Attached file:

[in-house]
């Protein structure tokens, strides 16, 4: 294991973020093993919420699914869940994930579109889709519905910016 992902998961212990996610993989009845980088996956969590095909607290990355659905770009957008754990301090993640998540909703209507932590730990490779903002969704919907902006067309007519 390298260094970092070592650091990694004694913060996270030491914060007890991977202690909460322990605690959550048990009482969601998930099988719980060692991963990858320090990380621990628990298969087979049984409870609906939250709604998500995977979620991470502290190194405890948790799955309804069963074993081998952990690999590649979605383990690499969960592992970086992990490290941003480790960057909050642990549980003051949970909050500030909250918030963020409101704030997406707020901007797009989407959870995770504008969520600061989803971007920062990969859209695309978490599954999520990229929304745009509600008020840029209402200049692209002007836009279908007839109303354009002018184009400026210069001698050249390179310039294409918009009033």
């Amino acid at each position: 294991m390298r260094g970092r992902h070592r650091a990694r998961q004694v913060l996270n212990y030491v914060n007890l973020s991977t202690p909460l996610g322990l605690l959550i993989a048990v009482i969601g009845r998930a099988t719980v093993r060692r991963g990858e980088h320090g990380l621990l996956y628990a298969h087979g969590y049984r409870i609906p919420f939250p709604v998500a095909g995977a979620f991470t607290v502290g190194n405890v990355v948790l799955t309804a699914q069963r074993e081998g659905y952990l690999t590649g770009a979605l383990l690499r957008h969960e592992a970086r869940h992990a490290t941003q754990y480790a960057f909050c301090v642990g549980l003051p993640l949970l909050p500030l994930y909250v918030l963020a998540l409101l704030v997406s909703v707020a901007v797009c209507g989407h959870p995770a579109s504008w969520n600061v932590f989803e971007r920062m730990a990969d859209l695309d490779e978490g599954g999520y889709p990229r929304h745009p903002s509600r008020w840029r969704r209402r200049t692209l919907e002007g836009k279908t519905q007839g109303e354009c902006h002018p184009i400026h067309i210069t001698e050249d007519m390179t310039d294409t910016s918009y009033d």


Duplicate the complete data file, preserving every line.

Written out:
[in-house]
């Protein structure tokens, strides 16, 4: 294991973020093993919420699914869940994930579109889709519905910016 992902998961212990996610993989009845980088996956969590095909607290990355659905770009957008754990301090993640998540909703209507932590730990490779903002969704919907902006067309007519 390298260094970092070592650091990694004694913060996270030491914060007890991977202690909460322990605690959550048990009482969601998930099988719980060692991963990858320090990380621990628990298969087979049984409870609906939250709604998500995977979620991470502290190194405890948790799955309804069963074993081998952990690999590649979605383990690499969960592992970086992990490290941003480790960057909050642990549980003051949970909050500030909250918030963020409101704030997406707020901007797009989407959870995770504008969520600061989803971007920062990969859209695309978490599954999520990229929304745009509600008020840029209402200049692209002007836009279908007839109303354009002018184009400026210069001698050249390179310039294409918009009033």
């Amino acid at each position: 294991m390298r260094g970092r992902h070592r650091a990694r998961q004694v913060l996270n212990y030491v914060n007890l973020s991977t202690p909460l996610g322990l605690l959550i993989a048990v009482i969601g009845r998930a099988t719980v093993r060692r991963g990858e980088h320090g990380l621990l996956y628990a298969h087979g969590y049984r409870i609906p919420f939250p709604v998500a095909g995977a979620f991470t607290v502290g190194n405890v990355v948790l799955t309804a699914q069963r074993e081998g659905y952990l690999t590649g770009a979605l383990l690499r957008h969960e592992a970086r869940h992990a490290t941003q754990y480790a960057f909050c301090v642990g549980l003051p993640l949970l909050p500030l994930y909250v918030l963020a998540l409101l704030v997406s909703v707020a901007v797009c209507g989407h959870p995770a579109s504008w969520n600061v932590f989803e971007r920062m730990a990969d859209l695309d490779e978490g599954g999520y889709p990229r929304h745009p903002s509600r008020w840029r969704r209402r200049t692209l919907e002007g836009k279908t519905q007839g109303e354009c902006h002018p184009i400026h067309i210069t001698e050249d007519m390179t310039d294409t910016s918009y009033d």